These hidden chasms and the ascent of the volcanic cone were to become central plot devices in a science fiction story written by Douglas Mawson for Aurora Australis . The book was produced by the expedition team in another bid to keep up morale while overwintering in the Cape Royds hut that year. It was probably also intended as a money-raising venture, although most of the 30 or so volumes bound were given away to friends and family rather than sold.
The literary merits of the book’s 10 contributions are variable. The poems (including Shackleton’s, written under the pseudonym ‘Nemo’, after Jules Verne’s character) are pedestrian and too patriotic for modern sensibilities. The article on the ascent of Erebus is fascinating, and a fantasy about an encounter with a giant whisky-loving emperor penguin is pleasantly wry.
Mawson’s story, ‘Bathybia’, is the most accomplished of the fictional pieces, intriguing for its mingling of science and speculation.
Douglas Mawson is best known as the determined geologist who turned down Robert Scott’s offer to join his Terra Nova expedition (the one that ended badly), and was among the first to reach the magnetic South Pole with the aim of carrying out scientific studies.
He is famous for his gritty fortitude. When the sled dogs, a member of his party, and their food supplies disappeared into a crevasse, he continued on foot. He ate the remaining sled dogs, watched his other companion perish, and when the soles of his feet fell off he tied them back on with string so he could continue walking. For someone not known for whimsy, ‘Bathybia’ is a remarkable flight of fancy.
Montage of photographs relating to the British Antarctic Expedition, 1908. Ref: PAColl-6408-01.
Water bears and rotifers, oh my
In Mawson’s story, an expedition party on the Victoria Land polar plateau descends into a ruined volcano. They find a warm, humid interior world and name it Bathybia. Travelling along a river edged by tangles of outsized fungi and bacteria, they fend off water bears and rotifers – usually microscopic but now huge and dangerous.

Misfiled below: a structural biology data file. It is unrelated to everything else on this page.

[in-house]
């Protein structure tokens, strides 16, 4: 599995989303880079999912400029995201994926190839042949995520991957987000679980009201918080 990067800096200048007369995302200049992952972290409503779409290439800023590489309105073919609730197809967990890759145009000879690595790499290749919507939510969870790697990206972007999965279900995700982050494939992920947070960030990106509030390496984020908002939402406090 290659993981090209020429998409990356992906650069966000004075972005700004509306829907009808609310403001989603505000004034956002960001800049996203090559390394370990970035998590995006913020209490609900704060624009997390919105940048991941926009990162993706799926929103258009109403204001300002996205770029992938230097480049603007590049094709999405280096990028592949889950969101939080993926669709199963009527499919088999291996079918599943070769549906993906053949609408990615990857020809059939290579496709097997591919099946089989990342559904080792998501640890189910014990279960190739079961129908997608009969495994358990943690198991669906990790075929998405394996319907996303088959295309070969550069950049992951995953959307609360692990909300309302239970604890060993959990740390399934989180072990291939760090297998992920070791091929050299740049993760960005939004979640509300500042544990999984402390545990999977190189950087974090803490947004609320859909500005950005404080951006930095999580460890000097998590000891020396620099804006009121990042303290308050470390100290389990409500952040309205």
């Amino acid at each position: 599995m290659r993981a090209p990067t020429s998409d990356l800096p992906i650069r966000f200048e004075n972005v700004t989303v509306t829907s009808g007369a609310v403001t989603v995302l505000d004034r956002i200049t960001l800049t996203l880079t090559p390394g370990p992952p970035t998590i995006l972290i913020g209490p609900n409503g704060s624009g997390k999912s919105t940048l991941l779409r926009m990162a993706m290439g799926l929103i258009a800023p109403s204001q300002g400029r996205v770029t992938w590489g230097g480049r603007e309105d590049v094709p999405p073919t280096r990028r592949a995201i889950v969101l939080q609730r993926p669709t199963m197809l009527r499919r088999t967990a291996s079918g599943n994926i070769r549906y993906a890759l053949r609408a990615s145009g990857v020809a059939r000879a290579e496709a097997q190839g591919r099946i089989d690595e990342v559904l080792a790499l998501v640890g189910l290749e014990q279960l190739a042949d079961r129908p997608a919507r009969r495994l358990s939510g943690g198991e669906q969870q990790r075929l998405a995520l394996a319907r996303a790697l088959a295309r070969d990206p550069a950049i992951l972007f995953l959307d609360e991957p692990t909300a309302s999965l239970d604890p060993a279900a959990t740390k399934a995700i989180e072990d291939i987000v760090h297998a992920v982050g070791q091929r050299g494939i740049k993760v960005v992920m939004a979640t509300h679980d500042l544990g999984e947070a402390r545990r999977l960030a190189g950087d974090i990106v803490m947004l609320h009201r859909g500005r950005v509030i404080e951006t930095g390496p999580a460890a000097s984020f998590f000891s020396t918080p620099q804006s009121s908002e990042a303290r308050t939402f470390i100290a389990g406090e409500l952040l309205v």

The party climbs a volcanic cone to get a better view, and at its summit find a creature frozen in the snow. They take it back to camp where it thaws, is reanimated, and begins to attack... at which point the narrator wakes up and we learn the story is the dream of a quarter-hour’s sleep.
Mawson was clearly influenced, as Shackleton was, by Jules Verne’s popular adventure stories. There are obvious similarities to Journey to the Centre of the Earth (1865), which was itself based on a geological treatise about the ancient beginnings of humans. In a similar vein, Mawson’s imagined interior is named after Bathybius haeckelii, a substance described by a British biologist who thought he’d discovered primordial matter, the source of all life (although he later had to admit it was merely the result of the chemical process of precipitation).
For those early explorers Antarctica was a place of thrilling potential for scientific discovery. The mysteries of all life were locked up in its ancient ice and rocks. But attempting to learn these secrets was also to be constantly risking your life. The expression of this paradox, whether in evocative factual accounts such as Shackleton’s, or in fantastic speculation such as Mawson’s, becomes its own poetics in which the distinction between fact and fiction break down and become intermingled, as perhaps the only means of describing that strange land.
Find out more about how Antarctica has been imagined and documented in the exhibition, Extreme South, on until 12 September at the Turnbull Gallery.